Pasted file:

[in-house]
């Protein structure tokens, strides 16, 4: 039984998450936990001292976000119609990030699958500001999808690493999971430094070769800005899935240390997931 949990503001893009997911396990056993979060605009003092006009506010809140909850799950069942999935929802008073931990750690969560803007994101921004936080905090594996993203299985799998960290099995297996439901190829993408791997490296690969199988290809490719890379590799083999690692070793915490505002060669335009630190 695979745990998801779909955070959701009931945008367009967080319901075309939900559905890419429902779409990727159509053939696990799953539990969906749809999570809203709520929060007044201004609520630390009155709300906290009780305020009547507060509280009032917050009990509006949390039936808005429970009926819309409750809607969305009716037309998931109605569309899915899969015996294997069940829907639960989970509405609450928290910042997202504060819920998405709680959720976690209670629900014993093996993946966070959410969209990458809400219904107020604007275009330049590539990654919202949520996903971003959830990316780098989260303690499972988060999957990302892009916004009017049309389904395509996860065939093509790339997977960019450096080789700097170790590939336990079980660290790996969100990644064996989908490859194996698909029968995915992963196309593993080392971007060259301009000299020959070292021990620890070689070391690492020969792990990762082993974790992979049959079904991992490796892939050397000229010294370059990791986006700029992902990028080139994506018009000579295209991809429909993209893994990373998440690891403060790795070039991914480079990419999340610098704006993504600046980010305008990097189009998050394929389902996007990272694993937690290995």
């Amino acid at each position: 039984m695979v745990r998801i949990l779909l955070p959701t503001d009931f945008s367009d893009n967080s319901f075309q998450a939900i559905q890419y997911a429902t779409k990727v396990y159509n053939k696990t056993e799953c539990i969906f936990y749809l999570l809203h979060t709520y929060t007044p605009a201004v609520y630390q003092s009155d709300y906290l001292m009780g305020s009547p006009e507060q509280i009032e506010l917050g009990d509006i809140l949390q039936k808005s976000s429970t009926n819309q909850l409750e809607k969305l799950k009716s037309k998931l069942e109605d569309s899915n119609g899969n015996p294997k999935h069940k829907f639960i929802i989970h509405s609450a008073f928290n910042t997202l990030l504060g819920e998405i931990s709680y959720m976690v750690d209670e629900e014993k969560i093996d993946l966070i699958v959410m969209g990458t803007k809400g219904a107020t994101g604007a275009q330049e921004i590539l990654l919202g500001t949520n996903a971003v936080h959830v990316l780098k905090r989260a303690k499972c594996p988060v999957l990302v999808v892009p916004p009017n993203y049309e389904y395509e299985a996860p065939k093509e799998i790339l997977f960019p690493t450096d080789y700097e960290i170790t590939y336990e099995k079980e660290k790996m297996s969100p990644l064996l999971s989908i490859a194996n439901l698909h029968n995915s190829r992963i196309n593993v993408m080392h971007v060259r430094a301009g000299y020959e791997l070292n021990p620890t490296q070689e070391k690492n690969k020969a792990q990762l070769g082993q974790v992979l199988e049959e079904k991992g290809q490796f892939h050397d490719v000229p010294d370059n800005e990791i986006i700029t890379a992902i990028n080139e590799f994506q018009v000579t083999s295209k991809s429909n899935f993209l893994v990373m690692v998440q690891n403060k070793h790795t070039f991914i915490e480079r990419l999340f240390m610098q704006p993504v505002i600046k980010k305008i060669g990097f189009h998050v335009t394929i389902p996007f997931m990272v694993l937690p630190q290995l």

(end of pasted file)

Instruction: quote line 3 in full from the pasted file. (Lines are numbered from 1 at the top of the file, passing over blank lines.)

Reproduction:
């Amino acid at each position: 039984m695979v745990r998801i949990l779909l955070p959701t503001d009931f945008s367009d893009n967080s319901f075309q998450a939900i559905q890419y997911a429902t779409k990727v396990y159509n053939k696990t056993e799953c539990i969906f936990y749809l999570l809203h979060t709520y929060t007044p605009a201004v609520y630390q003092s009155d709300y906290l001292m009780g305020s009547p006009e507060q509280i009032e506010l917050g009990d509006i809140l949390q039936k808005s976000s429970t009926n819309q909850l409750e809607k969305l799950k009716s037309k998931l069942e109605d569309s899915n119609g899969n015996p294997k999935h069940k829907f639960i929802i989970h509405s609450a008073f928290n910042t997202l990030l504060g819920e998405i931990s709680y959720m976690v750690d209670e629900e014993k969560i093996d993946l966070i699958v959410m969209g990458t803007k809400g219904a107020t994101g604007a275009q330049e921004i590539l990654l919202g500001t949520n996903a971003v936080h959830v990316l780098k905090r989260a303690k499972c594996p988060v999957l990302v999808v892009p916004p009017n993203y049309e389904y395509e299985a996860p065939k093509e799998i790339l997977f960019p690493t450096d080789y700097e960290i170790t590939y336990e099995k079980e660290k790996m297996s969100p990644l064996l999971s989908i490859a194996n439901l698909h029968n995915s190829r992963i196309n593993v993408m080392h971007v060259r430094a301009g000299y020959e791997l070292n021990p620890t490296q070689e070391k690492n690969k020969a792990q990762l070769g082993q974790v992979l199988e049959e079904k991992g290809q490796f892939h050397d490719v000229p010294d370059n800005e990791i986006i700029t890379a992902i990028n080139e590799f994506q018009v000579t083999s295209k991809s429909n899935f993209l893994v990373m690692v998440q690891n403060k070793h790795t070039f991914i915490e480079r990419l999340f240390m610098q704006p993504v505002i600046k980010k305008i060669g990097f189009h998050v335009t394929i389902p996007f997931m990272v694993l937690p630190q290995l």